And so faith is put to work in the school of prayer. We pray, not in order to persuade God, or because He won’t give unless you ask really nicely. We pray so that we may learn to entrust ourselves to Him. This is the point of Jesus’ parable of the persistent friend. In this world, we have to nag and to be a nuisance in order to get what we need. And yet, if we do it well enough, we will get what we want from the most unwilling of givers. But if that’s the case, how much more will we receive when we turn with equal persistence to Him who gladly gives us more than we can imagine?
When we thus allow God to nourish our faith through His word, and we exercise that faith in a life of diligent prayer, we find that we receive the most precious gift Jesus can bestow on us in this life: the peace of God which surpasses all understanding.
Note that Paul does not say, as I have heard many preachers say, “the peace of God which surpasses all human understanding”. No, it’s the peace that surpasses all understanding. There is no mind, except the mind of God itself, that can comprehend this peace: the peace that emanates from the character of God Himself, this God of peace. The God of peace who was in Christ, reconciling the world to Himself, even while we were yet enemies, dead in our trespasses and sins. When we receive Christ, who Himself is our peace, we receive the full reconciliation that flows from the heart of God Himself, together with His eternal tranquillity. He has nothing to fear, no enemies or troubles to worry about—and in Christ, He calls us to share in that peace. This He does by undertaking to be the guarantor of our very life.
The world is a busy and noisy place. Unless we keep up, we get left behind and trampled down. With our modern conveniences, we have managed to make life even busier than before by making it possible to work even when nature tells us to stop by switching off the lights. It’s hard to find the time to carry out even daily necessities of life, let find time for prayer and contemplation.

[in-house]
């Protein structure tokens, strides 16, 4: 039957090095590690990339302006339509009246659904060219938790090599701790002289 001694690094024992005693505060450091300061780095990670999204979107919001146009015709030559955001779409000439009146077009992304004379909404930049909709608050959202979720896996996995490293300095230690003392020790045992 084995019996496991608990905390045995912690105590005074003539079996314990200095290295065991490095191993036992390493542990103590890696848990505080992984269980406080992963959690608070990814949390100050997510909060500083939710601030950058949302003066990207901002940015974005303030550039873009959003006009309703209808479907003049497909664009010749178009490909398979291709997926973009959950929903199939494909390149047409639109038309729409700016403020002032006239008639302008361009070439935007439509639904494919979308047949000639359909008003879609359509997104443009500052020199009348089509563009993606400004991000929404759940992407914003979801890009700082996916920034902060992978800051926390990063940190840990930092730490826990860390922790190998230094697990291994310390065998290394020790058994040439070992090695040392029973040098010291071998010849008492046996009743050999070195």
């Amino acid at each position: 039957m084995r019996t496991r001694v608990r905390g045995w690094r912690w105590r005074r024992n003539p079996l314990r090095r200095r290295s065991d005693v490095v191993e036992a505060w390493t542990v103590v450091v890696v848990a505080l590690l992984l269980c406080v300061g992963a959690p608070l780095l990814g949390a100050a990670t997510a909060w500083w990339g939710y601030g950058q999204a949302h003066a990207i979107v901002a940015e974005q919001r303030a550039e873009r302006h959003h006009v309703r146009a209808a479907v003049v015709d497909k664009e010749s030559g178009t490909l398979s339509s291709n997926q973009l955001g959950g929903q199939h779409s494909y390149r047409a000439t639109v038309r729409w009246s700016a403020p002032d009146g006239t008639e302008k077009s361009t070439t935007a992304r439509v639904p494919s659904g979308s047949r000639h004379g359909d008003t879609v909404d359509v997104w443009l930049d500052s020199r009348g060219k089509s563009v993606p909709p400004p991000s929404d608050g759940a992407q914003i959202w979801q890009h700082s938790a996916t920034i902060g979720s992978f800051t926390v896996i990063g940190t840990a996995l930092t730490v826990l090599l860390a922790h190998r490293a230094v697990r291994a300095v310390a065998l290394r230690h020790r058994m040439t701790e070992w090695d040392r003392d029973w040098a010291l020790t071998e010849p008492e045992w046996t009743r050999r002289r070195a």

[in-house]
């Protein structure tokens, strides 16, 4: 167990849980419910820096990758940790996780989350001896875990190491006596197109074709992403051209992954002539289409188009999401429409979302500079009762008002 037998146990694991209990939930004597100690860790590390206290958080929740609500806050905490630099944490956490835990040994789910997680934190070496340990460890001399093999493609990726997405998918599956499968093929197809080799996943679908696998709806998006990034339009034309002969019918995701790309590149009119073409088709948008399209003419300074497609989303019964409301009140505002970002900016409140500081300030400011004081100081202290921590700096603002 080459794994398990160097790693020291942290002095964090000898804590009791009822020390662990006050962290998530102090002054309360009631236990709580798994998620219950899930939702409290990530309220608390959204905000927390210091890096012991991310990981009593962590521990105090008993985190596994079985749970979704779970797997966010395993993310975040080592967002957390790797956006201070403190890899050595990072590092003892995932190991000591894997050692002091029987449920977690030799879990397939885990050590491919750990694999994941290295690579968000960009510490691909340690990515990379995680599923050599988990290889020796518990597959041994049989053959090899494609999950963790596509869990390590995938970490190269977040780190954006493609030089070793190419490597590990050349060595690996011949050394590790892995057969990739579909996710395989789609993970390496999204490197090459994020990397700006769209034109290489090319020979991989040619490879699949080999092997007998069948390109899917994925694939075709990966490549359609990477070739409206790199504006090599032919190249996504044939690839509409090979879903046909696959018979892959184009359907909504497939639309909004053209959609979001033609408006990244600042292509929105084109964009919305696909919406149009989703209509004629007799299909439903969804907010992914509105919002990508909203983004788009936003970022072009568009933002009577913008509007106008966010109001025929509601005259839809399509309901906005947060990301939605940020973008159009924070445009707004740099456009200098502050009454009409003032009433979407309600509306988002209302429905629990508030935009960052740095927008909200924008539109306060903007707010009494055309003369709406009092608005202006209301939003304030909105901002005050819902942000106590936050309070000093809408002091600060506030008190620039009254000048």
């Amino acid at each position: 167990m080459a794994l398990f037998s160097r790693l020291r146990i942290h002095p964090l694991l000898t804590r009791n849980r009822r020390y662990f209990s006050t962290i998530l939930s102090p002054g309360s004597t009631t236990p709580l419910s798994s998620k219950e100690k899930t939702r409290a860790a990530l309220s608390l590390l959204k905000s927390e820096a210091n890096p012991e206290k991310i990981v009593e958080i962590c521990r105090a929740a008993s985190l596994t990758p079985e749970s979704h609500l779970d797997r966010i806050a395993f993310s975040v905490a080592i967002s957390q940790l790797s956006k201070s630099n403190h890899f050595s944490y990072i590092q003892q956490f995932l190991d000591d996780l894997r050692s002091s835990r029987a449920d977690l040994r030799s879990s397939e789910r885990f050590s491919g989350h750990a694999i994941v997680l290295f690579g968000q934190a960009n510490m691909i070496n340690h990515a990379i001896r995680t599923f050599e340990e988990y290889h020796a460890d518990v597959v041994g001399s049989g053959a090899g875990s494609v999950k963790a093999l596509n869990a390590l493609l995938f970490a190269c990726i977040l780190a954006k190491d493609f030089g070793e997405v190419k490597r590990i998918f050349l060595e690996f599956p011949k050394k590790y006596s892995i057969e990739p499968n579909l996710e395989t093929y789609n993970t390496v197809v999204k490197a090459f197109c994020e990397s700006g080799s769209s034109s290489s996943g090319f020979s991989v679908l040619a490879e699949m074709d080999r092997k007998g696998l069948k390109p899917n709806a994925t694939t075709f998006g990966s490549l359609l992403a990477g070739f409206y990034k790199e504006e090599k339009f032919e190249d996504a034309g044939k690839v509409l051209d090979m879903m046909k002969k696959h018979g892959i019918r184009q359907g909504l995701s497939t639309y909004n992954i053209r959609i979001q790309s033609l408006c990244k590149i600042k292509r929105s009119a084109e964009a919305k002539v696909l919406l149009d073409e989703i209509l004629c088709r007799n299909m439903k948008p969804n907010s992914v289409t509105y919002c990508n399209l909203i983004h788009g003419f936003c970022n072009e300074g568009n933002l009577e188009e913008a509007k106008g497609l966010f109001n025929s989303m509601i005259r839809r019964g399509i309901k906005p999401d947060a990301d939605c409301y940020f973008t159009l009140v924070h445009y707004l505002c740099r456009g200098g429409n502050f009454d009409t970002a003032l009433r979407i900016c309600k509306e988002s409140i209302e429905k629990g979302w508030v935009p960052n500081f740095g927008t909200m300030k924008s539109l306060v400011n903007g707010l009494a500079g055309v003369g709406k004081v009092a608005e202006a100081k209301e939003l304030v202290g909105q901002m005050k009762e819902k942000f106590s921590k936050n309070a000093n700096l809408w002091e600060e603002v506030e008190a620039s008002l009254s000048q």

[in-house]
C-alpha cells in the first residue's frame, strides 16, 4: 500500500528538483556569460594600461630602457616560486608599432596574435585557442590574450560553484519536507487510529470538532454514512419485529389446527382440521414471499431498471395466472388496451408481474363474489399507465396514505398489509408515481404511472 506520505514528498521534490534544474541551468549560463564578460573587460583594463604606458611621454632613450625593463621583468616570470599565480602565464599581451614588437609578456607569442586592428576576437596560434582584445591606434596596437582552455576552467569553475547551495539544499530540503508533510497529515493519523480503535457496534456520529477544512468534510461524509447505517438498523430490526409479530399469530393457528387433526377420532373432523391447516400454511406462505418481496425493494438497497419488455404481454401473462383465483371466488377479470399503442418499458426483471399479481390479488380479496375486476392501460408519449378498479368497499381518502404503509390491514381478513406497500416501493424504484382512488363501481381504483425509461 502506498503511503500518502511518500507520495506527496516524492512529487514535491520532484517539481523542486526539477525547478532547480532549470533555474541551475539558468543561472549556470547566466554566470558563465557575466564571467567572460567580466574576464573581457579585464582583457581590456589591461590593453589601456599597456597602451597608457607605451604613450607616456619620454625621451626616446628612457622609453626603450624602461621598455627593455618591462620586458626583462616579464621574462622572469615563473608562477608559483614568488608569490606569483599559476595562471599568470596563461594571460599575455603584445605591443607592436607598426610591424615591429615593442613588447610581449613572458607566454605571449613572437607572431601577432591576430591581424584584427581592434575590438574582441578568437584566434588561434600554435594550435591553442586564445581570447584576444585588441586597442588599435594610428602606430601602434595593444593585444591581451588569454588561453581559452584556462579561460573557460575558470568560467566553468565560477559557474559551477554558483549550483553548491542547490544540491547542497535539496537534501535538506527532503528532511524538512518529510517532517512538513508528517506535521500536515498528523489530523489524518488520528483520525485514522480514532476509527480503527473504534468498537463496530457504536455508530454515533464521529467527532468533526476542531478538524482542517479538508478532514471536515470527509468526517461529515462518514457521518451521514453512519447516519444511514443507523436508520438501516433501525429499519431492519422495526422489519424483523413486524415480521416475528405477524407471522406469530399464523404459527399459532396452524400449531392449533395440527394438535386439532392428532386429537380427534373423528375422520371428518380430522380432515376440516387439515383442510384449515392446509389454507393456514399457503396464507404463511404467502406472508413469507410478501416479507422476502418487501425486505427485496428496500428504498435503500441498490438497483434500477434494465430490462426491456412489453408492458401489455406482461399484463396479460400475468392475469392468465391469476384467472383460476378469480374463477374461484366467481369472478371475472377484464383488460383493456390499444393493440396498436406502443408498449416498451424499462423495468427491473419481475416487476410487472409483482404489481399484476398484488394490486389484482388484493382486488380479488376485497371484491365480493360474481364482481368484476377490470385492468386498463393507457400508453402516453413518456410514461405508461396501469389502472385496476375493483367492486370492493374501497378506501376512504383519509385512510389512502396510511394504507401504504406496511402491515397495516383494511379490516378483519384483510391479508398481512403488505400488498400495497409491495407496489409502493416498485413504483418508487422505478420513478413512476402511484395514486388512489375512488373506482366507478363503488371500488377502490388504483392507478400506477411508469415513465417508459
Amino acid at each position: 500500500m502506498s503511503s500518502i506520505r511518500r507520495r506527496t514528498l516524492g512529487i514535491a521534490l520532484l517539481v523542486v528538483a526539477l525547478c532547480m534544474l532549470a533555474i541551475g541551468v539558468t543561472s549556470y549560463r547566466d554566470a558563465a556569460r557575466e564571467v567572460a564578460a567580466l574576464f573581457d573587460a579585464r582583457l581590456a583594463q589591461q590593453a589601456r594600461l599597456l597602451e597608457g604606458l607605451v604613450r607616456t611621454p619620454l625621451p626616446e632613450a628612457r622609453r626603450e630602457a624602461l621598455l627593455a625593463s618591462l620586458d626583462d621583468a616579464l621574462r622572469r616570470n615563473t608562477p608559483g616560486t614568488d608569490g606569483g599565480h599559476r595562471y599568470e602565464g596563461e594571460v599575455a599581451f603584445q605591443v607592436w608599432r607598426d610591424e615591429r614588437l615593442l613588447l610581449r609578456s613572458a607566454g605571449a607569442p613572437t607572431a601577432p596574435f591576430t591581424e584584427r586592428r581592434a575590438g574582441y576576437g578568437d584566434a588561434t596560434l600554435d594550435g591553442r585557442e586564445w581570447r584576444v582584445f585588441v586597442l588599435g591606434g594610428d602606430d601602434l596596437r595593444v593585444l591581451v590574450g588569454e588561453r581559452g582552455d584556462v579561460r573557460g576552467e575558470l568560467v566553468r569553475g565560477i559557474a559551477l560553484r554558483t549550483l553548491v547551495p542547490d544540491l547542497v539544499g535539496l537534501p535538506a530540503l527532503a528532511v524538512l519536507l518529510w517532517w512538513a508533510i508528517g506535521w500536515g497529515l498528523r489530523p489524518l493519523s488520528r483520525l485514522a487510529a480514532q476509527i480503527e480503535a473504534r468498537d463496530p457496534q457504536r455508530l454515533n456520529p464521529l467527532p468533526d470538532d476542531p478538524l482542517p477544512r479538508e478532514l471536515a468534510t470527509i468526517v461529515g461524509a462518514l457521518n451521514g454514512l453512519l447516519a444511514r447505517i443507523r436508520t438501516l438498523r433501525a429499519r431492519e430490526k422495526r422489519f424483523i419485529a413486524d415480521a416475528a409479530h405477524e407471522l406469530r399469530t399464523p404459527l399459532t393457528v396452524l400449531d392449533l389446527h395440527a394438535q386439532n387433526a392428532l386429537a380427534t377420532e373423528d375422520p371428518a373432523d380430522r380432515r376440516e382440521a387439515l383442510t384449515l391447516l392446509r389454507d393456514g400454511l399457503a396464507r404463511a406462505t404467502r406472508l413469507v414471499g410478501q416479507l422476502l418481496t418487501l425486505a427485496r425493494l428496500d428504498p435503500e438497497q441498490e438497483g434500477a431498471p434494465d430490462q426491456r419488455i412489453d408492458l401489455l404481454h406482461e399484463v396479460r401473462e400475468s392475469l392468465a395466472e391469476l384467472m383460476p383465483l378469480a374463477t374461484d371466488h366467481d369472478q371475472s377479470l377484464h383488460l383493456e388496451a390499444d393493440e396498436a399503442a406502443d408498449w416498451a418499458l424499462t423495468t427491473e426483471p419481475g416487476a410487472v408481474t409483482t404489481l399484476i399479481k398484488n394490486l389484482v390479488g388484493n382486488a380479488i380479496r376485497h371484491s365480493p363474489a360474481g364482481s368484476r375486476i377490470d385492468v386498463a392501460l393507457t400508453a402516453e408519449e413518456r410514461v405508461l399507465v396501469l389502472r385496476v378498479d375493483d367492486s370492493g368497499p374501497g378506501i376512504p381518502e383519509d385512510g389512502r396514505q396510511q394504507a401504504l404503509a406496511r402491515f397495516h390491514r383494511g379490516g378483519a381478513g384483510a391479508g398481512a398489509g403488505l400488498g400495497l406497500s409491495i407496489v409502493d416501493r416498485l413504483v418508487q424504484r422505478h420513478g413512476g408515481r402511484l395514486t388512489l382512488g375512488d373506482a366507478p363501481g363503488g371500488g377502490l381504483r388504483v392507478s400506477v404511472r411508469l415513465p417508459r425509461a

Yet, all that for which we toil is only for a time. It will pass, as will our lives. But the Word of the Lord endures forever, and so do all who have been born of that living Word. Every promise will eventually lapse—but Jesus Christ is the same yesterday, today, and forever. If we fill our lives with everything but God’s Word and prayer, they remain as full as a bathtub without a plug while the tap is still running.
But in Christ, the fullness of God dwells bodily: when we seek the Kingdom of God and His righteousness—gifts that God the Father gladly gives through His Son by the Holy Spirit—all these other things will be added to us as well
When we meditate on God’s Word, we are in fact listening to Christ. He comes to us and fills us with the joy of salvation. The more we mediate, the more we hear, and the more we receive the assurance of the Gospel – showing and delivering to us the love of the Father.
Then we will also know the value of letting our requests be known to God in everything by prayer and supplication – since we can be sure that He delights to hear us and to demonstrate His love to us.
And so when Scripture commands us to rejoice, we find yet again that God Himself supplies that which He expects: since the Lord is at hand, the joy of His everlasting kingdom is also in our midst. Against every experience, what we sang in tonight’s Psalm is the truth:
But you are near, O Lord,
and all your commandments are true.
And so the peace of God, which surpasses all understanding, will guard your hearts and minds in Christ Jesus. Amen.